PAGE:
Posted by: Anna | October 27, 2009

Yes, my last name is Garcia

There is this whole segment on CNN, Latinos in America that talks about Latinos in America. Yes, I know, that was repetitive. I have to admit I have not watched it. I don’t have an hour right now to watch it. But I did go online and browsed and found out that my name, Garcia, is the 8th more popular name in the United States. Wow. I guess it is a big deal.

I will have to apologize; some people may be offended that I am not all “Latino Power”. Don’t get me wrong, I am very proud of my heritage and my culture. I love the food we eat, I love the music and I love my family. But I am more interested to learn about everyone, I love all food. I want to carry out my family’s recipes and traditions, but we became very Americanized when we moved here. I don’t think that is a bad thing. Wasn’t that the point? That we embrace all cultures and talk about all nationalities, aren’t we all after all American? Isn’t that why my parents and their parents immigrated? 

 Here’s a little story.

My parents grew up in Guatemala until the age of fifteen. They were neighbors since childhood. My grandmothers were friends and my grandfathers were friends. They helped each other immigrate to the states. My dad came here on his fifteen birthday to the date, October 2, 1976. My mother came here two years after.

My dad took my mom to her first day of school. They were good friends. However, he took her, dropped her off and went to class. My mom spoke no English. She couldn’t communicate with anyone. She found stairs and sat there for FIVE HOURS. Kids came in and out of class, they would walk over her but no one bothered to stop and ask if she needed help. Finally, a high school counselor walked down the stairs and asked her if she needed help. My mom cried and said she needed to enroll and didn’t know where to go. He took her to his office and enrolled my mom.

Now imagine… I don’t know if this happens today. I’m sure it does.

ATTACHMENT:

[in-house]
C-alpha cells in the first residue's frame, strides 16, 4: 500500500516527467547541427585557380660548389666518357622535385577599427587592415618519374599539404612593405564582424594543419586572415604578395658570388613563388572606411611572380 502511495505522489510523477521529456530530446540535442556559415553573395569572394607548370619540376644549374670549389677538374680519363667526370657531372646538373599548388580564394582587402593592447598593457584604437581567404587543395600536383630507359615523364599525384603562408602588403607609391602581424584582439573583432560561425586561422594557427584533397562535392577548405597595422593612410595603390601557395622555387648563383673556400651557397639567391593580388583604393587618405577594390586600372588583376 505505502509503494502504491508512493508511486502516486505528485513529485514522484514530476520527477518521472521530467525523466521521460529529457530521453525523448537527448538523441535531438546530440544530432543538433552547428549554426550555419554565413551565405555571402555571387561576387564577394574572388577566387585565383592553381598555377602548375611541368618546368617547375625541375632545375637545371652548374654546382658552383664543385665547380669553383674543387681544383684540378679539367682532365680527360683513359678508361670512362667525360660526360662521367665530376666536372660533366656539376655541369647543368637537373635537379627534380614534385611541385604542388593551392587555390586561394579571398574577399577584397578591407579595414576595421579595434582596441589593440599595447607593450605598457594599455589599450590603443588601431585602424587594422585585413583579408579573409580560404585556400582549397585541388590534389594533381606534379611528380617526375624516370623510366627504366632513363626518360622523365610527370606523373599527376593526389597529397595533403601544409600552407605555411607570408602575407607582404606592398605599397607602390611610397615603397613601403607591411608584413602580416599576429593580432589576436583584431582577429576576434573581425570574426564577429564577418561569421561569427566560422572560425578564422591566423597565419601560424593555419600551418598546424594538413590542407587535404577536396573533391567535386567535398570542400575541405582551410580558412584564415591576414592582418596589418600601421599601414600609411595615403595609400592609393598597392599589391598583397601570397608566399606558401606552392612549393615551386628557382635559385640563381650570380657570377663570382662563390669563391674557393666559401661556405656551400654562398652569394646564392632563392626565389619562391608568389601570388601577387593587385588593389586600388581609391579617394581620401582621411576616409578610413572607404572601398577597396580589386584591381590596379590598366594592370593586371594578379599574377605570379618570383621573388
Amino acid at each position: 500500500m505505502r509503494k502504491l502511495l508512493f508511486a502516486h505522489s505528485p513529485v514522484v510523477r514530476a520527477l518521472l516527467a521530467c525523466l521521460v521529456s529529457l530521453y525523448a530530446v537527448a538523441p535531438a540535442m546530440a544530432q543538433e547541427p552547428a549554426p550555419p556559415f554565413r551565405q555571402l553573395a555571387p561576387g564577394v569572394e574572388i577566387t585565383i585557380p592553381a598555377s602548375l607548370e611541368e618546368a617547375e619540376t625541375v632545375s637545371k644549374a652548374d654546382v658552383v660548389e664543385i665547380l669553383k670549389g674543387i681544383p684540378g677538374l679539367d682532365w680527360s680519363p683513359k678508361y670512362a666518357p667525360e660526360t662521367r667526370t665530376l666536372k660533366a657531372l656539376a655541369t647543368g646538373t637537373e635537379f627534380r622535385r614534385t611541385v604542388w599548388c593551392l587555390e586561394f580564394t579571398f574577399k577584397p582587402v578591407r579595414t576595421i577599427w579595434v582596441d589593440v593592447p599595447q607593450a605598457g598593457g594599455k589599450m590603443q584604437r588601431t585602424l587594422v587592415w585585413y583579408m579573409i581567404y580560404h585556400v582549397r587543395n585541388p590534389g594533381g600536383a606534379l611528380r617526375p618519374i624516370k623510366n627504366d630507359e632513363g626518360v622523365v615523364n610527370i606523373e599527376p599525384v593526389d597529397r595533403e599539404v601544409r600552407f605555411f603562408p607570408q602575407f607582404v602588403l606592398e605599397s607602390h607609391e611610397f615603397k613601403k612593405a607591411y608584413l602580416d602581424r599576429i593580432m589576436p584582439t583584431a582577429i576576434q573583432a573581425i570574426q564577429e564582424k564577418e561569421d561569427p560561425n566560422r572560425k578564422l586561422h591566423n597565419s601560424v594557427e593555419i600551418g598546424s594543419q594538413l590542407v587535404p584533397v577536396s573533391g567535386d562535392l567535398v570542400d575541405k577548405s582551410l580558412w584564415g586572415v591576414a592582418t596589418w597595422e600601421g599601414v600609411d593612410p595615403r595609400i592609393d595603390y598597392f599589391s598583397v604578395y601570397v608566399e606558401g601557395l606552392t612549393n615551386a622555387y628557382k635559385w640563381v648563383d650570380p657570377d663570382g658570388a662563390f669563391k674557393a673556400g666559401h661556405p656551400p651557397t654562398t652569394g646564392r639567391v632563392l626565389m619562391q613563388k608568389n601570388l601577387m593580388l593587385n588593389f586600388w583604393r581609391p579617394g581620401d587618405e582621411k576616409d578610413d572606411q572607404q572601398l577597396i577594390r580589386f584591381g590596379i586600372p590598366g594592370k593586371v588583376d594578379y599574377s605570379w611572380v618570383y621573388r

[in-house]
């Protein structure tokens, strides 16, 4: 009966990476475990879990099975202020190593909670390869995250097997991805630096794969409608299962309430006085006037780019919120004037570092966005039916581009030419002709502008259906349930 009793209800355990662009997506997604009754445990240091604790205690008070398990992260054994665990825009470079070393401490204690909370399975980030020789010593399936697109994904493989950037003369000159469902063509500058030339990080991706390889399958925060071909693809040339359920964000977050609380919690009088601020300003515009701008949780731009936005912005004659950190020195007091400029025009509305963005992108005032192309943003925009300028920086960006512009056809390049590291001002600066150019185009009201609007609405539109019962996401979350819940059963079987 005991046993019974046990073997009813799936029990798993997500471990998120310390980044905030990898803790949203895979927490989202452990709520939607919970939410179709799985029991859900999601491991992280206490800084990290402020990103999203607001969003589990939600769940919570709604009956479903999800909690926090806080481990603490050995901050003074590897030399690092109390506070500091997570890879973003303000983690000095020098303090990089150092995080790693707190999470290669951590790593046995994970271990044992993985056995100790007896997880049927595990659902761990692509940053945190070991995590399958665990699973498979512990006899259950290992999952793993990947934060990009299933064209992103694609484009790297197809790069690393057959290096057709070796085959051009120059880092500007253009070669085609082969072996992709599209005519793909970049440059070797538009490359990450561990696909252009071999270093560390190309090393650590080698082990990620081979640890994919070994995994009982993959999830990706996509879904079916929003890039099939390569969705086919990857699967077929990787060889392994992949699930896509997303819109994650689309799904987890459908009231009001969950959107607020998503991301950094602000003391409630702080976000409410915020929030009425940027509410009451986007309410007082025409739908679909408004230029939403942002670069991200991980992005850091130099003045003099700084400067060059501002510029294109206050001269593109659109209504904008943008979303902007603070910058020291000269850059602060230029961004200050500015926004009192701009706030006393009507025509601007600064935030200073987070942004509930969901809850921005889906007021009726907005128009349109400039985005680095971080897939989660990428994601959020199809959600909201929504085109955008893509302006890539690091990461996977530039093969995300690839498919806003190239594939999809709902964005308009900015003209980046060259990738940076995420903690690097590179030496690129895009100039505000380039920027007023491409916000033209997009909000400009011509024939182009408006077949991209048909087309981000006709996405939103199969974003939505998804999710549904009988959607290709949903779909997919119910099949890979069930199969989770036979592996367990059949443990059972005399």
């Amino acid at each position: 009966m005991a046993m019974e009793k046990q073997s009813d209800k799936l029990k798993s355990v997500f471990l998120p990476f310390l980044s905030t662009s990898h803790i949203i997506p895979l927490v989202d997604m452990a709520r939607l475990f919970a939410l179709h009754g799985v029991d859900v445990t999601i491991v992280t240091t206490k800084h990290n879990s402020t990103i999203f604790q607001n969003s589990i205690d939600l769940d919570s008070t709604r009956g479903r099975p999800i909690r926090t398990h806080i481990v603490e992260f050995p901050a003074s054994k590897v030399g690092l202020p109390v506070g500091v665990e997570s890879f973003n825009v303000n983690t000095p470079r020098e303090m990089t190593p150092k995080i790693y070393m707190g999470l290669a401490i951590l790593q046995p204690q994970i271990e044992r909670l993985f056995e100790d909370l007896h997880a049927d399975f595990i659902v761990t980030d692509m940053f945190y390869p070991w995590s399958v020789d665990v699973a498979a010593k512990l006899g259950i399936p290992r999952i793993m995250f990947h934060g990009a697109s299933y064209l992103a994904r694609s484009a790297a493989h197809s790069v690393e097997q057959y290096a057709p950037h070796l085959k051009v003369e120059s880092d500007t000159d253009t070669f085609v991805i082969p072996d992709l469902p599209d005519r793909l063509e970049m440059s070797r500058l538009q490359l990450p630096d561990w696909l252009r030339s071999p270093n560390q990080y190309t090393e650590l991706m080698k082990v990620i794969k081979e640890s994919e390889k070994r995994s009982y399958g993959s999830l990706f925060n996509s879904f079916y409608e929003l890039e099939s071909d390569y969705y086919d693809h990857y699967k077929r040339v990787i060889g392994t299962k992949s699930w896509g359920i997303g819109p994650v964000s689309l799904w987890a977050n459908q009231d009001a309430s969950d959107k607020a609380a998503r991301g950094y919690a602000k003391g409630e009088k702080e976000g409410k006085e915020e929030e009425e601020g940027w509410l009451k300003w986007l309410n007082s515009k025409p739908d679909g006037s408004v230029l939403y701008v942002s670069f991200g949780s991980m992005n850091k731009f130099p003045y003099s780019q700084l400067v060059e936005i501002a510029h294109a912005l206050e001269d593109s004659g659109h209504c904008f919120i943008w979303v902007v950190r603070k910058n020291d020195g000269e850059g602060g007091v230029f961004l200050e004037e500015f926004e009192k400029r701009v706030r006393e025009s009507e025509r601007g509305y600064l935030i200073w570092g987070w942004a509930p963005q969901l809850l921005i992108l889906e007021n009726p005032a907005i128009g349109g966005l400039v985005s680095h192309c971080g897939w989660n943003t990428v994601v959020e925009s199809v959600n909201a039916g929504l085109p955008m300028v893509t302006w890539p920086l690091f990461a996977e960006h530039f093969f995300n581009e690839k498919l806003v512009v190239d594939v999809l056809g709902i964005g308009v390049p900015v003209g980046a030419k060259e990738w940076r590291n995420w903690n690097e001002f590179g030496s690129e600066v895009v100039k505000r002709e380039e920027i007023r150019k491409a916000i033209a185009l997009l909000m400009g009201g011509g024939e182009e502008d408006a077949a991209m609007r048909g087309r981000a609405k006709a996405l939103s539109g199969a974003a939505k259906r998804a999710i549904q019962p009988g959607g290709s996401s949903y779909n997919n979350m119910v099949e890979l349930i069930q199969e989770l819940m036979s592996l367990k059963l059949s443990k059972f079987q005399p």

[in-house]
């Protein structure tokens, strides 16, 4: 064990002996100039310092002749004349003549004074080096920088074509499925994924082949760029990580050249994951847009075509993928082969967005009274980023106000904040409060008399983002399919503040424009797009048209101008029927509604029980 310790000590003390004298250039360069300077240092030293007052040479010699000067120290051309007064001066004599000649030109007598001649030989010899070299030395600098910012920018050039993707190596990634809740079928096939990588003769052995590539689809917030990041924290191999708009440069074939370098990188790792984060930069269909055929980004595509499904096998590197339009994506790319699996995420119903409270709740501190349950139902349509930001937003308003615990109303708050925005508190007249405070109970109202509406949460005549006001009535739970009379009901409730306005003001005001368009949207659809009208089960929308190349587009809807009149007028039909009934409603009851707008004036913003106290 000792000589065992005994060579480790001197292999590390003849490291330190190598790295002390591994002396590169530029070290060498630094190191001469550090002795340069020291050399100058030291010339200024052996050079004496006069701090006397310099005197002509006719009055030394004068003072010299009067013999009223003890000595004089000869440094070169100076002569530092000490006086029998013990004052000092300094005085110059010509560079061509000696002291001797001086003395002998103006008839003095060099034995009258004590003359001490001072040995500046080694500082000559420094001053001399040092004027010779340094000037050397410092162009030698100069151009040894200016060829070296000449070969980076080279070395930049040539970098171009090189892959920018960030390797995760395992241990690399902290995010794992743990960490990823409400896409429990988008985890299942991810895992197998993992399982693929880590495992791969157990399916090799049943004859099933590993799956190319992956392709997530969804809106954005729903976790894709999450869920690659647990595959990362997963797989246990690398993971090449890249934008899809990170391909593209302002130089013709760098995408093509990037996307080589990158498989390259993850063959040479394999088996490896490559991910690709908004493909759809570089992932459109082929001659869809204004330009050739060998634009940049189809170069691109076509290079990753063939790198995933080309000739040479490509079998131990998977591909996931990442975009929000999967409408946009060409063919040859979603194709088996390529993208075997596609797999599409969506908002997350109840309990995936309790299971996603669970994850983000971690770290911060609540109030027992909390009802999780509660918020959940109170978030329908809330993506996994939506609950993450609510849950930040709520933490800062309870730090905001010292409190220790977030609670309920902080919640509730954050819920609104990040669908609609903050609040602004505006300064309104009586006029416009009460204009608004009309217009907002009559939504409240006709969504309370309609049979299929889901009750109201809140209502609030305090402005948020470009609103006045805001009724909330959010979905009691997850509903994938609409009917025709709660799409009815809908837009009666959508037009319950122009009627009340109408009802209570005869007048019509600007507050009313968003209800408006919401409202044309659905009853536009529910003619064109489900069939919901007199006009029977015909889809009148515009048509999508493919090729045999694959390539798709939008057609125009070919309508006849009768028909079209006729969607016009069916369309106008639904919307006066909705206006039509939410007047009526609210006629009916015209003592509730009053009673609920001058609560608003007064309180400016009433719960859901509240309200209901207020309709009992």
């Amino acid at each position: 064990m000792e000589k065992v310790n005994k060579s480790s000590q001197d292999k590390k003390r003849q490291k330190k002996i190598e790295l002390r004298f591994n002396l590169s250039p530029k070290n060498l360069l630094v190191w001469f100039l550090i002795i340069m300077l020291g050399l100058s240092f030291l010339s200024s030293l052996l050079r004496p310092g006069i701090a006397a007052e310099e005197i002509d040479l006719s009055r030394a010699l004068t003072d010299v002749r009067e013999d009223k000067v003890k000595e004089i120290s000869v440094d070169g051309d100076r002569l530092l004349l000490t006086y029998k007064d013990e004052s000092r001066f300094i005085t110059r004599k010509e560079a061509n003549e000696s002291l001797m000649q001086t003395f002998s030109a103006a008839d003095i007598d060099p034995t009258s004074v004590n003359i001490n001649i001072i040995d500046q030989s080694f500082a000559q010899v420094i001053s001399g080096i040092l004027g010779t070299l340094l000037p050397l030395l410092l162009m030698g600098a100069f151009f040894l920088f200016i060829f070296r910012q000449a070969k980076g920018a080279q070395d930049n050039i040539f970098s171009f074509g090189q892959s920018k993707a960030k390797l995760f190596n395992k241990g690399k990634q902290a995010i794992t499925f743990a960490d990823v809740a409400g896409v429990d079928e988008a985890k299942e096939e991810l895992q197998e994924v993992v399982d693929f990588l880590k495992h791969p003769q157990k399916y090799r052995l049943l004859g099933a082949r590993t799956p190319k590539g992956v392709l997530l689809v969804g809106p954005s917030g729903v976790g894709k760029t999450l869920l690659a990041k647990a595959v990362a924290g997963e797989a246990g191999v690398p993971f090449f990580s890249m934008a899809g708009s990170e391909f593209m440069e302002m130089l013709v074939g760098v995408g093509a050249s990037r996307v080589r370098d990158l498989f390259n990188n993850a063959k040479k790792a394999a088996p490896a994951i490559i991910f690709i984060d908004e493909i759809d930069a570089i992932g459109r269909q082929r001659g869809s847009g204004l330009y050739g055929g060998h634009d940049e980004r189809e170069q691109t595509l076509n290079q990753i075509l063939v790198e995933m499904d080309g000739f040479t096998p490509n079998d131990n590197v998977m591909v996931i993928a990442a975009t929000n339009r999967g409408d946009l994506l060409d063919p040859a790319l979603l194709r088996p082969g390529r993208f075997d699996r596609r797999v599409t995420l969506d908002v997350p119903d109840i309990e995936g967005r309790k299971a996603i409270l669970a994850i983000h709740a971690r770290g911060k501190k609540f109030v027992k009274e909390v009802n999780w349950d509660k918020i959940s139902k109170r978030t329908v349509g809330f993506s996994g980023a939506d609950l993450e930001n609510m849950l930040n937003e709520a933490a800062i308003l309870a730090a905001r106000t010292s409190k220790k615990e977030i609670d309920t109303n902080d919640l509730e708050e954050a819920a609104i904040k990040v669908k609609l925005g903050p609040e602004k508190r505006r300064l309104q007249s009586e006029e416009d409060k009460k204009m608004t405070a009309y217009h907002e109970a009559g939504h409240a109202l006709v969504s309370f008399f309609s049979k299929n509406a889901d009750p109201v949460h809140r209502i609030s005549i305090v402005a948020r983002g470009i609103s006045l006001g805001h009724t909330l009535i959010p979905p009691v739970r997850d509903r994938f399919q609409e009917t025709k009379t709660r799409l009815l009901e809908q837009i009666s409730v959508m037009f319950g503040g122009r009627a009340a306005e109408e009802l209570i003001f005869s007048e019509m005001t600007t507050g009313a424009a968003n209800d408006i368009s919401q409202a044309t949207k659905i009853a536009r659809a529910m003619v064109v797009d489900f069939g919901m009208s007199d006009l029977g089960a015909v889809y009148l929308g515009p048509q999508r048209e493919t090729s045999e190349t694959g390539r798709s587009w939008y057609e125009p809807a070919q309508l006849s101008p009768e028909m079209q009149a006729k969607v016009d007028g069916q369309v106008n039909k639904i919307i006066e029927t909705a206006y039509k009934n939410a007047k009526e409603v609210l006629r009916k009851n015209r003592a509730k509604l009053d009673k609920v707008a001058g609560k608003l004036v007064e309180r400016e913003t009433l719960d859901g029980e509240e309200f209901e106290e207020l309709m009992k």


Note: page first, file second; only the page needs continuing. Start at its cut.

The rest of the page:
My mom ate her lunch in that counselor’s office everyday for fear of not speaking English. She eventually made friends but didn’t graduate. She had to work to help her parents support the other kids…the younger five.

 My dad however, did graduate high school, Garfield High School in East LA. No one attended his graduation. No one seemed too interested in having him attend college, after all what are straight A’s?

My parents have gone through some experiences that break my heart. When I was in high school my dad would lecture me about not appreciating my clothes. He said he only had two pairs of pants, two shirts and one pair of shoes; and of course his soccer shoes. My dad is very simple to this day. Growing up I had many dresses, shoes galore. I’m sure sometimes we were poor. I had no idea. I loved my parents. Eating black beans, rice and fried plantains were my favorite food. We NEVER ate out. And I had no idea why. I didn’t care; my mom is the best damn cook to date. (I lack in that area).

I didn’t submit my story to CNN. It’s too long. I am very proud of who I am. I am very grateful for the person my parents raised me to be. I am proud for the example I had as a child. I always looked up to them. I was never embarrassed of my mom’s accent or my dad’s petite figure. That’s sounds corny, but it’s true. If you have the pleasure of ever meeting them one day they are both very humble and loving. They have gone through a lot of shit that I have never had to face. And for that, thank you mom and dad.

At least my mom use to be…then she got blonde highlights….I’m just kidding!




  1. They are honestly some of the nicest, genuine people I’ve ever met. I was blessed to have had them in my life.

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